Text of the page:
Diplomacy of the Holy See substantially differs from secular diplomacy in the following areas:
- heterodox nature of power which it represents
- interests that it is obliged to protect
- aims that it pursues
- means that it employs
- person of the diplomat himself
It was emphasized by the contemporaneous Secretary of State cardinal Angelo Sodano during his visit to Poland at the turn of April and May 1998: “A papal diplomat takes care of spiritual issues which include: matters concerning the Church, human rights, moral issues, universal values. His essential duty is to spread and realize the message of the Gospel. Simultaneously, his task is to protect interests of the Church and the state to which he is accredited. Being concerned about the development of human and religious values, he serves all the citizens of a given country. Thus, ecclesiastical diplomacy employs moral rather than material means.”
Theological grounds for sending representatives of the Holy See
The existence and activity of the representatives of the Bishop of Rome and of the Holy See find its theological justification in teaching about the Church and especially about Peter’s mission in the Church, about collegiality and unity of bishops. These issues were enunciated anew in the documents of the Second Vatican Council. Subsequently, this teaching was consistently presented in the post-conciliar document by Pope Paul VI; namely, in motu proprio Sollicitudo omnium Ecclesiarum (The care of all Churches).
Canons concerning this matter are instanced in both codes promulgated by John Paul II (Canons 362-367 of the Code of Canon Law and canon 46 of the Code of Canons of the Eastern Churches).
The Bishop of Rome is a permanent and visible source and foundation of the unity of the Church, bishops and the faithful all over the world. One of his main tasks is concern for keeping unity and indivisibility of the Church (cf. LG, 18), maintaining unity of faith, sacraments and discipline (cf. OE, 2). The precondition for exercising by the Holy Father his mission in the Catholic Church community is keeping close relationships with brothers in episcopate and with the particular churches. The presence of the Pope in all particular churches is necessary for him in order to know their condition and their needs. For obvious reasons, the Pope cannot do it personally in a permanent way.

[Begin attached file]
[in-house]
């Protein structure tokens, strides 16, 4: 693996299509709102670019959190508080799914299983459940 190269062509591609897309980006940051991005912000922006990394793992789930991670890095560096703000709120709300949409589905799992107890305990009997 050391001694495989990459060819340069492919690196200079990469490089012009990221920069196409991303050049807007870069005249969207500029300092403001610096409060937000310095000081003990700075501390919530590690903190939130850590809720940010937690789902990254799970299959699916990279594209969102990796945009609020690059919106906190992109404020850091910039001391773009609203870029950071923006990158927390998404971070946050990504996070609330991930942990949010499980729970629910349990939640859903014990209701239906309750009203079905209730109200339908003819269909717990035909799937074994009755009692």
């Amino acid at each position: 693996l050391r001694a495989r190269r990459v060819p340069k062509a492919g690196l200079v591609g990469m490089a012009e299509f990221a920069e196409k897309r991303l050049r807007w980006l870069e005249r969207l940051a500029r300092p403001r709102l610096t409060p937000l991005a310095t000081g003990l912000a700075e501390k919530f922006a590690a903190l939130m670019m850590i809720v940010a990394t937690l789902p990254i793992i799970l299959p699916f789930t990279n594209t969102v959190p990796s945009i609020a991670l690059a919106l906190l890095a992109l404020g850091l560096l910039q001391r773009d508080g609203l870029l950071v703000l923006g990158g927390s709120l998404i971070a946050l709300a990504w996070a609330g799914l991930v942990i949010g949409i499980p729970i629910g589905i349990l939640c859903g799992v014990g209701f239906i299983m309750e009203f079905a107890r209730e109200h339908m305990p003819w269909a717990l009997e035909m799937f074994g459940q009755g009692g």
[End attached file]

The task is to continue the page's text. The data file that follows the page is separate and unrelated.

In the canon 362 of the Code of Canon Law it is stated that “The Roman Pontiff has the innate and independent right to appoint, send, transfer, and recall his own legates either to particular churches in various nations or regions or to states and public authorities. The norms of international law are to be observed in what pertains to the mission and recall of legates appointed to states.”
Therefore, a nuncio is an associate of the Bishop of Rome in exercising the mission of the superior Shepherd of the Church. He participates in the charism of this superior fatherhood. Thus, his mission is a deeply pastoral ecclesiastical duty and not a secular or political task.
It is not surprising then that the Second Vatican Council, being deeply pastoral, enriched the diplomatic activity of nuncios with a substantial innovation: their mission towards a particular Church is a religious ecclesiastical function ad intra, whilst their mission towards a state as a political community is a religious ecclesiastical function ad extra.
The tasks of a Nuncio
Since the tasks of a nuncio are connected with his double mission, they can be divided into two areas:
A. Tasks towards particular Church
The most important duties in this area are the following:
- Representing the Pope (The Holy See) to a particular Church
- Informing the Apostolic See about life, conditions and activity of a given particular Church
- Assisting the bishops and the Polish Bishops’ Conference by action and advice, leaving intact the exercise of their lawful power and personal responsibility
- In connection with the appointment of ordinary and auxiliary bishops, proposing names of candidates to the Apostolic See, as well as preparing the informative processes about those who may be promoted
- Participating in ecumenical activities and in international cooperation of a particular Church
- Safeguarding powers and rights of a particular Church and the Holy See
B. Tasks towards state authorities
Overall, the tasks which have to be mentioned are the following:
- Representing the Pope (The Holy See) to state authorities or to international organizations
- Fostering appropriate relationships between the Apostolic See and state authorities
- Addressing questions concerning relations between Church and State (in consultation with the Bishops’ Conference), drawing up concordats, agreements, treaties, and covenants.
- Conducting dialogue and cooperation with state authorities for the sake of human rights, respect for human dignity, freedom of faith, conscience and worship, protection of life, stability of family, solidarity with the poorest members of society, promoting peace between different groups and nations.